Today, their weBoost cradle product has the cradle built in so most people go that way especially since it's $300 less expensive. You should check to see if Wilson has a compatible cradle though - that would actually help a lot of people who previously installed the wireless amp but found it didn't work.


I called Wilson and they said that my "pad" would work. They are $25 bucks on eBay so I bought another to have. They also said that the "Bullet" would work well with what I am considering.
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Old 02-08-2017, 05:42 PM   #39
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For anyone thinking of a new/upgraded phone amp I suggest you do your own research. CelFi is a USA company, with a number of products that have 100db performance that have been used in a range of environments. Talking to them and getting feedback from users or people who have actually tested their products ought to be possible.
Cel-Fi

According to the Cel-Fi Wave app I am currently able to pick up 5 bars (3G) of 1 bar (4G) from the service provider. The GO is showing boost of 5 (out of 10). An interesting aspect of the app is that it allows you to test various indoor antenna locations to help optimise your setup. I'll experiment with that later today. Two reasons why the GO appears to be working fine on my boat are:

1. Technology has moved on (directional antenna, smart signal processing etc) This happens all the time. Once upon a time people told the Wright Brothers their ideas would never fly (ok, bad pun...)
2. I have bunch of solar panels between the external and internal antennae. Not solid metal, but a bit of a grid of metal strips. Maybe that gives some kind of shielding?

I wont be anywhere remote for a number of months, so will not be able to report field results for a while. Hamo, if you get one and are in area where the amp is really needed please post about your experience. Meanwhile, there is a boat show here in 6 weeks where the Cel Fi distributor is likely to have a booth. If so I'll talk to them about issues raised in the thread. They sell a lot of systems for houses, which are not 90' long and not made out of steel either.
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Old 02-08-2017, 08:42 PM   #40
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CelFi is a USA company, with a number of products that have 100db performance that have been used in a range of environments.
You should have used the word "claim" in referring to their 100 dB specification since I seriously doubt you have the ability to measure it. Any claim like that for the US market is definitely a play on specifications and likely involves the use of a directional antenna to boost the output of the amp (which is probably 34 - 50 db). The FCC has a variety of regulations about cellular amplification and especially for LTE amplification.

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Technology has moved on (directional antenna, smart signal processing etc)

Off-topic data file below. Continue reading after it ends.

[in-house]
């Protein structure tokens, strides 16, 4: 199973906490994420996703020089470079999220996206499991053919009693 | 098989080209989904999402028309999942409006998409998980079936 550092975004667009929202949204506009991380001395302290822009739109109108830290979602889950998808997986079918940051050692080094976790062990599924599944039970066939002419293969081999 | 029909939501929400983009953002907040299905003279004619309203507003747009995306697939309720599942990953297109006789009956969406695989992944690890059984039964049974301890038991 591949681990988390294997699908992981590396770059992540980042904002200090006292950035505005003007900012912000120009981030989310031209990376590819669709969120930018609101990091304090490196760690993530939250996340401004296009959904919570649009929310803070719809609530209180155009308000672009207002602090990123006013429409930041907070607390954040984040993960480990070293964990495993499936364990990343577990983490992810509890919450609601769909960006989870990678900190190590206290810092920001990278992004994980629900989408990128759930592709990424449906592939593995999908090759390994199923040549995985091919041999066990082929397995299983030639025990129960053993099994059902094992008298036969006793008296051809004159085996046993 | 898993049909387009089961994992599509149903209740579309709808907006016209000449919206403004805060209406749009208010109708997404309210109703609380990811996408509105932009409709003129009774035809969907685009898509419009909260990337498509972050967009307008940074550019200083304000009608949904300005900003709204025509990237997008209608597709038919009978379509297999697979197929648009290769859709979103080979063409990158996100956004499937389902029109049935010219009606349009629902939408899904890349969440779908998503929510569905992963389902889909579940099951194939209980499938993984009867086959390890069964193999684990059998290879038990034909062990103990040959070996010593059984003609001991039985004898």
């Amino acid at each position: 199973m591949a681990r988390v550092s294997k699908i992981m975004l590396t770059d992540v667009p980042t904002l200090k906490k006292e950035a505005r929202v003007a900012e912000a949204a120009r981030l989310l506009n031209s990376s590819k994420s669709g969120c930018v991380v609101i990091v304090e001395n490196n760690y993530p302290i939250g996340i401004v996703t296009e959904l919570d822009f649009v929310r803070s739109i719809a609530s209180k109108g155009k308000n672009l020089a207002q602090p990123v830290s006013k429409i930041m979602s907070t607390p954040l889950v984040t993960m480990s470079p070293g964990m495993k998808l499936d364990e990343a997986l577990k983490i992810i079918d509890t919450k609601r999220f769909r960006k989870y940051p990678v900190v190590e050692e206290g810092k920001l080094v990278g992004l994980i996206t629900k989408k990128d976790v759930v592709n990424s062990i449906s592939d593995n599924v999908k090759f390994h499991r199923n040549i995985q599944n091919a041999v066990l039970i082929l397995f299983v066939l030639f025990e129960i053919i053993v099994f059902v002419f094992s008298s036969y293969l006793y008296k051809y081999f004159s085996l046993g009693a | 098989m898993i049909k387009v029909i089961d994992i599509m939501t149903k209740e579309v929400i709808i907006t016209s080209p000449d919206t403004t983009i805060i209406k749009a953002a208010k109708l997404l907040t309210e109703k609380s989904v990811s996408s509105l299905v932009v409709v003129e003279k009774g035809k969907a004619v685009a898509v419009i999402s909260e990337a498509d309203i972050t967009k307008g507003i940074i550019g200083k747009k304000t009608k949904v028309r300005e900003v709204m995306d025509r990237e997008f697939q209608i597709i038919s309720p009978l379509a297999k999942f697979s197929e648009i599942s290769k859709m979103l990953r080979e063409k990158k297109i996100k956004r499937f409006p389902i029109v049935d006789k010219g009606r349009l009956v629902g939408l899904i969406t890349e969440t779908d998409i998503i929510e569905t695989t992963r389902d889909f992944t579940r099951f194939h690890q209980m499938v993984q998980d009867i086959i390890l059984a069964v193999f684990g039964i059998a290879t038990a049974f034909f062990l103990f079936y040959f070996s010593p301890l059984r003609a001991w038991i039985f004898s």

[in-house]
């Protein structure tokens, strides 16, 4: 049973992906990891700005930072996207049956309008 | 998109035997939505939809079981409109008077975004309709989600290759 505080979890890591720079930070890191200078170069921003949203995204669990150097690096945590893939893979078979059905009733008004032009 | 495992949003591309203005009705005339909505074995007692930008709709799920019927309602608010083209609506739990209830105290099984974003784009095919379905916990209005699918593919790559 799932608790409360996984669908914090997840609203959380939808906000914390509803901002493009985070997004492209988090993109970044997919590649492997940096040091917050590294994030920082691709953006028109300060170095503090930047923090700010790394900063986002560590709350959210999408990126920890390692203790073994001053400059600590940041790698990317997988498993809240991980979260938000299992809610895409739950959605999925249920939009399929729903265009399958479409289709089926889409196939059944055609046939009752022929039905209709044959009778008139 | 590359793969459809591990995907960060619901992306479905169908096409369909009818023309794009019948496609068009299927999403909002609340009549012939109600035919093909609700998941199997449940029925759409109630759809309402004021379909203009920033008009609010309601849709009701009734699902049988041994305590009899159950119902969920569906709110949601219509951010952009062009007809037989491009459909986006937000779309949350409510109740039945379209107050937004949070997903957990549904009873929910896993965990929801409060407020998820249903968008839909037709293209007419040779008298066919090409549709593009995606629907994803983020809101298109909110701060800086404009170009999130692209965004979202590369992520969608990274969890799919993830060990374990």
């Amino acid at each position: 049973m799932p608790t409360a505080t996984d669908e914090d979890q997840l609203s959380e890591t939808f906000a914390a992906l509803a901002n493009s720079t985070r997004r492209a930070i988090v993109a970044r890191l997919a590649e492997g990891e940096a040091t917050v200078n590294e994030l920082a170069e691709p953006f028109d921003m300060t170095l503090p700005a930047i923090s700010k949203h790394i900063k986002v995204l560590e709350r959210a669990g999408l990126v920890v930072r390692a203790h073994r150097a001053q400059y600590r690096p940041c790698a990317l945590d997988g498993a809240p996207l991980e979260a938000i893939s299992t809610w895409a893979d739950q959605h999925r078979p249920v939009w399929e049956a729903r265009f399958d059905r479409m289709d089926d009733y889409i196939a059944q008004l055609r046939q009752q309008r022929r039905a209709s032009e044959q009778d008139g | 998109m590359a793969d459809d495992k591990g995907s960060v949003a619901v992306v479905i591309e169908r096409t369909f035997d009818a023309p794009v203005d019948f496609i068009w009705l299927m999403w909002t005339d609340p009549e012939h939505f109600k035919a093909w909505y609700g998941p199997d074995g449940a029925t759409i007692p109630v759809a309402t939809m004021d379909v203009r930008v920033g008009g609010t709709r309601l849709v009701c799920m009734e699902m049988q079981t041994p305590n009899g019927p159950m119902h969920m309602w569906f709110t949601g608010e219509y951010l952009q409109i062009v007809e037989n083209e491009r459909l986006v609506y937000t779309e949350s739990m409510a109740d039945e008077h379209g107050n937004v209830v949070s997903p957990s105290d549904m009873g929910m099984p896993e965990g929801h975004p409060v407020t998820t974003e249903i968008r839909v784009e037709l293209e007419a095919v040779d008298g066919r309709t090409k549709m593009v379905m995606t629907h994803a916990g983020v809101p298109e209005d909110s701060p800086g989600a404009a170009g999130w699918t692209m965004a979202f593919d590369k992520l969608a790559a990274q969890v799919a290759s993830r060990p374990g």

Technology moves on. Physics stays right where it is.

If you're using a directional antenna, you're doing something completely different from the needs of nearly every boater. It would change everything since the output from the antenna doesn't have the separation requirement because it's not radiating the signal all over. You didn't mention what type of antenna you had. And also the solar panels could easily provide a shield for some of the signal if you happen to be using an omni-directional antenna.

Not to pile on but it seems highly unlikely that you'd see 5 bars of 3G signal and only 1 bar of LTE. The only way that could happen is if you were in proximity of 2 towers. In general, it doesn't happen like that. Towers have radios for both 3G and LTE on the same tower. In that case, the LTE should always have more bars since the signal propagation is longer with LTE. I'd have to also say that it's some incredible app that can give a readout of 3G vs LTE performance - how about posting a screen shot of it?


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They sell a lot of systems for houses, which are not 90' long and not made out of steel either.
Who said 90' is needed for a house? I wrote that you needed it for a fiberglass boat.

90 feet is not needed in a house or office installation. There's a really great reason for that - houses and buildings don't move. They use a directional outside antenna pointed to the tower being hit. The signal isn't radiating everywhere so the inside antenna doesn't pick it up.

Boats are different. Unlike houses, they move and swing and change locations. So a directional antenna won't work. Instead, an omni-directional antenna is used, spewing the signal in all directions. That's when it gets into the path of the inside antenna.

Hey - I've given more than enough help here. I'm not selling anything nor have any interest in any type of amp product. Instead, go talk to the salesman at the next show for the company selling the product. I'm sure you'll get quality, accurate, and unbiased information straight from them. Salesmen are always the best source of decision making!